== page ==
With AdaptivePower, Cowboy can now think about other potential vehicles as well. For instance, this feature would work particularly well with cargo bikes. But there’s nothing to announce on this front for now.
“2022 has been our best year ever with €41 million in revenue and sales growing by 2.7x year over year,” co-founder and CEO Adrien Roose said in a statement. Cowboy has sold 50,000 since 2018. And 2022 wasn’t so bad at all as the company told me it managed to sell 20,000 bikes in a single year.
E-bike maker Cowboy raises new funding round and launches AdaptivePower by Romain Dillet originally published on TechCrunch
The e-bike market in America is getting a brave new player. Off the back of its $7.4 million Series A funding close, Velotric announced this week that it will be doubling down on U.S. expansion with its privately-owned e-bikes.
The new round boosts the one-year-old startup’s total financing to $12 million. The amount seems paltry compared to the $320 million that more established player Rad Power has raised, taking into account that this is a cash-intensive manufacturing business. But Velotric believes it has the secret sauce for managing cash flow while producing competitive products.
The startup, which makes premium electric bicycles for commutes and off-road adventures for under $2,000, didn’t come from nowhere. It’s the new venture of Adam Zhang, the hardware co-founder of Lime, the shared e-scooter company that is gearing up for an IPO; Xiao Xiaotao, who managed Lime’s hardware R&D; and Sun Zhen, former chief designer of Chinese ride hailing giant Didi’s shared bike program. The team also consists of former employees from leading bike brands Giant, Specialized and Decathlon.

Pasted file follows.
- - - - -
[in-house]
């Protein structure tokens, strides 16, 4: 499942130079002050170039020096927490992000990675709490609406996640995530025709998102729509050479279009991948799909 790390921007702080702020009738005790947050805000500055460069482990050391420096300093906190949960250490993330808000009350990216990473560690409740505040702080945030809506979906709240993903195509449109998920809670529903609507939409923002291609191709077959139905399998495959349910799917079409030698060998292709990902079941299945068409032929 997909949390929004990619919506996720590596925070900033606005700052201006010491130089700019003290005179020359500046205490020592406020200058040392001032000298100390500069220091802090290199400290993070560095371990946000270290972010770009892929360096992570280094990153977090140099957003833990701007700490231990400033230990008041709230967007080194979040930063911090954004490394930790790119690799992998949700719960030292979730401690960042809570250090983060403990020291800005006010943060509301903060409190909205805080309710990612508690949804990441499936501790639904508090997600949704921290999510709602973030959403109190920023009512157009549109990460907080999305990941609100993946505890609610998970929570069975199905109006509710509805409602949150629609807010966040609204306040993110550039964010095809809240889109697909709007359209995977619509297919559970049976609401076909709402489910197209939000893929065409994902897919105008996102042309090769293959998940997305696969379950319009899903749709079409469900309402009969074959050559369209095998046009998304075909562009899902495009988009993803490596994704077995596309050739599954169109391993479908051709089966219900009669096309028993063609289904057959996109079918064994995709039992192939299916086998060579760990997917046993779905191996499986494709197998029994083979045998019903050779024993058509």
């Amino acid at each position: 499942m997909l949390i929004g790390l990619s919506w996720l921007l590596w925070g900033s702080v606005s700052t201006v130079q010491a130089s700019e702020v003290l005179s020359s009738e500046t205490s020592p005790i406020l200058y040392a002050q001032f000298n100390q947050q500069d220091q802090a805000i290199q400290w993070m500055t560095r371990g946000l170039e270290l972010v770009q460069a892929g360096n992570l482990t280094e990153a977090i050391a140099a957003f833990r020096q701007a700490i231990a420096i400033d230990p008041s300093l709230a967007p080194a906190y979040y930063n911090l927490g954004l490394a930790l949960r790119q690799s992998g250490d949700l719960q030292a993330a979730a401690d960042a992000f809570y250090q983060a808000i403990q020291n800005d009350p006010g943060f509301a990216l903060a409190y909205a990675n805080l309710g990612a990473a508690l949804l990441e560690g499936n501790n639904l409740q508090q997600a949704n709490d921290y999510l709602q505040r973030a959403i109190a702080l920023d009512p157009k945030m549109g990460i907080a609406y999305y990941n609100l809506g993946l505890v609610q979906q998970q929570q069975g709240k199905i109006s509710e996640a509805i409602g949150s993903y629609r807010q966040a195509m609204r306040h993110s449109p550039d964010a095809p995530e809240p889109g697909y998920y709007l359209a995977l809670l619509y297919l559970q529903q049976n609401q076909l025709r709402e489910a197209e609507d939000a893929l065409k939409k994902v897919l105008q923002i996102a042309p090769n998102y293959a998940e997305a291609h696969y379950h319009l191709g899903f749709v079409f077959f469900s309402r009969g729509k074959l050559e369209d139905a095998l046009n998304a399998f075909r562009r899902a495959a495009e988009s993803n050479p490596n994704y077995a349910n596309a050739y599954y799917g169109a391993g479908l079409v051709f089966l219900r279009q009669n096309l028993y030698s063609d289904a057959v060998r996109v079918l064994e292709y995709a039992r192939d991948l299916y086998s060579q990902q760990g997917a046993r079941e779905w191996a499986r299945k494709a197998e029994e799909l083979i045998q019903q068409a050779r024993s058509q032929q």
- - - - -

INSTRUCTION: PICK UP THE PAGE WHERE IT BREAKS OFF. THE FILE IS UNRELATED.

Zhang’s co-founders at Lime are also vouching for the young startup. Brad Bao, Lime’s current CEO, and Toby Sun, the mobility company’s former CEO, both participated in Velotric’s Series A financing round. Other investors included Redpoint China Ventures, Fosun RZ Capital and Uphonest.
The investors are counting on the team’s deep experience in managing hardware design, production and supply chain for Lime in China to create a competitive edge.
“Most e-bike companies [that] raised a lot of money in the past years were way too optimistic about stock management and market growth,” Zhang tells TechCrunch.
“Given our proven experiences at Lime, we have tighter control of our supply chain compared to most of our competitors, which means more efficiency in logistics, stock management, manufacturing management, and cash management,” he continues. “These are all important factors that are key to a successful consumer business with a healthy cash flow.”
For example, it takes just 85 days from the point that Velotric places orders with factories to when it starts shipping to customers, compared to the typical cycle of 150-180 days from other plug-in bike makers, Zhang claims. It also directly manages its bikes’ core components — parts that cost more than $10 and with a lead time of more than 30 days. That means it can bypass the manufacturer to directly control the quality of bike parts and order planning.